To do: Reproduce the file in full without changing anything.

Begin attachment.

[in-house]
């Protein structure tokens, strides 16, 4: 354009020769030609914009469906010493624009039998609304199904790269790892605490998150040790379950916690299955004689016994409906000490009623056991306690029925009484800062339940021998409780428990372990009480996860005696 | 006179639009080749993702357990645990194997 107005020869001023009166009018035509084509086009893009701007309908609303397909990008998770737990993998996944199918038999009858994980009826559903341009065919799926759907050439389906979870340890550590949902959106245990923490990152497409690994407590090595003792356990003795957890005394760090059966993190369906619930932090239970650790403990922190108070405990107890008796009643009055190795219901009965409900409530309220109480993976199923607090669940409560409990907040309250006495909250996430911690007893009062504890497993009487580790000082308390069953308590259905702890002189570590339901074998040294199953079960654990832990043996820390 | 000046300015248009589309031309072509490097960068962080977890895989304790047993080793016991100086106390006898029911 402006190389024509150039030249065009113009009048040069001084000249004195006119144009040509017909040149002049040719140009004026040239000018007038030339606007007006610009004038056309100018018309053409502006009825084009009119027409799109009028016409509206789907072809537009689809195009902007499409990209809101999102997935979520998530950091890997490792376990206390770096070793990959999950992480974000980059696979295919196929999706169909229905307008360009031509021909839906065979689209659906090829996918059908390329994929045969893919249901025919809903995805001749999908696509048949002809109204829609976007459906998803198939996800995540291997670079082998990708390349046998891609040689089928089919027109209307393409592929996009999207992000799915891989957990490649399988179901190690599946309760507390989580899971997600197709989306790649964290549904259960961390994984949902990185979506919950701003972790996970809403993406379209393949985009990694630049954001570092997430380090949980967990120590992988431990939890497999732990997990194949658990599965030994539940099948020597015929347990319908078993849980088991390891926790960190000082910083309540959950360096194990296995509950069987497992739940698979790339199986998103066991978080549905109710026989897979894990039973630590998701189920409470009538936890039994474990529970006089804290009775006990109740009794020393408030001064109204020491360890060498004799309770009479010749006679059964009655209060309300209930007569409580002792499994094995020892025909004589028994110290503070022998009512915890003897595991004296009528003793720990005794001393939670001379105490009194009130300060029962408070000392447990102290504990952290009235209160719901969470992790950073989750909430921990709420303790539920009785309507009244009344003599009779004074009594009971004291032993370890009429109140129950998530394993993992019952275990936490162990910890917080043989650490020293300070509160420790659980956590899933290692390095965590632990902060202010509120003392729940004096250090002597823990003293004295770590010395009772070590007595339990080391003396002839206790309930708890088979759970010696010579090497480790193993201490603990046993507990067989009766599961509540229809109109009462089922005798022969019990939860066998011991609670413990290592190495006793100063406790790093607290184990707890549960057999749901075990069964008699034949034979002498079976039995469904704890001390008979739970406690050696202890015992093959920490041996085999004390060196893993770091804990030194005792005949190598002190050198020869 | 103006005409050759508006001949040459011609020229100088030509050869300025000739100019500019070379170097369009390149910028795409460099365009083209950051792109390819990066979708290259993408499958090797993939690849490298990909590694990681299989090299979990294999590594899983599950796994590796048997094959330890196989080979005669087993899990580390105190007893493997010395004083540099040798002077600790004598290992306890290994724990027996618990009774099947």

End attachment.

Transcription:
[in-house]
């Protein structure tokens, strides 16, 4: 354009020769030609914009469906010493624009039998609304199904790269790892605490998150040790379950916690299955004689016994409906000490009623056991306690029925009484800062339940021998409780428990372990009480996860005696 | 006179639009080749993702357990645990194997 107005020869001023009166009018035509084509086009893009701007309908609303397909990008998770737990993998996944199918038999009858994980009826559903341009065919799926759907050439389906979870340890550590949902959106245990923490990152497409690994407590090595003792356990003795957890005394760090059966993190369906619930932090239970650790403990922190108070405990107890008796009643009055190795219901009965409900409530309220109480993976199923607090669940409560409990907040309250006495909250996430911690007893009062504890497993009487580790000082308390069953308590259905702890002189570590339901074998040294199953079960654990832990043996820390 | 000046300015248009589309031309072509490097960068962080977890895989304790047993080793016991100086106390006898029911 402006190389024509150039030249065009113009009048040069001084000249004195006119144009040509017909040149002049040719140009004026040239000018007038030339606007007006610009004038056309100018018309053409502006009825084009009119027409799109009028016409509206789907072809537009689809195009902007499409990209809101999102997935979520998530950091890997490792376990206390770096070793990959999950992480974000980059696979295919196929999706169909229905307008360009031509021909839906065979689209659906090829996918059908390329994929045969893919249901025919809903995805001749999908696509048949002809109204829609976007459906998803198939996800995540291997670079082998990708390349046998891609040689089928089919027109209307393409592929996009999207992000799915891989957990490649399988179901190690599946309760507390989580899971997600197709989306790649964290549904259960961390994984949902990185979506919950701003972790996970809403993406379209393949985009990694630049954001570092997430380090949980967990120590992988431990939890497999732990997990194949658990599965030994539940099948020597015929347990319908078993849980088991390891926790960190000082910083309540959950360096194990296995509950069987497992739940698979790339199986998103066991978080549905109710026989897979894990039973630590998701189920409470009538936890039994474990529970006089804290009775006990109740009794020393408030001064109204020491360890060498004799309770009479010749006679059964009655209060309300209930007569409580002792499994094995020892025909004589028994110290503070022998009512915890003897595991004296009528003793720990005794001393939670001379105490009194009130300060029962408070000392447990102290504990952290009235209160719901969470992790950073989750909430921990709420303790539920009785309507009244009344003599009779004074009594009971004291032993370890009429109140129950998530394993993992019952275990936490162990910890917080043989650490020293300070509160420790659980956590899933290692390095965590632990902060202010509120003392729940004096250090002597823990003293004295770590010395009772070590007595339990080391003396002839206790309930708890088979759970010696010579090497480790193993201490603990046993507990067989009766599961509540229809109109009462089922005798022969019990939860066998011991609670413990290592190495006793100063406790790093607290184990707890549960057999749901075990069964008699034949034979002498079976039995469904704890001390008979739970406690050696202890015992093959920490041996085999004390060196893993770091804990030194005792005949190598002190050198020869 | 103006005409050759508006001949040459011609020229100088030509050869300025000739100019500019070379170097369009390149910028795409460099365009083209950051792109390819990066979708290259993408499958090797993939690849490298990909590694990681299989090299979990294999590594899983599950796994590796048997094959330890196989080979005669087993899990580390105190007893493997010395004083540099040798002077600790004598290992306890290994724990027996618990009774099947």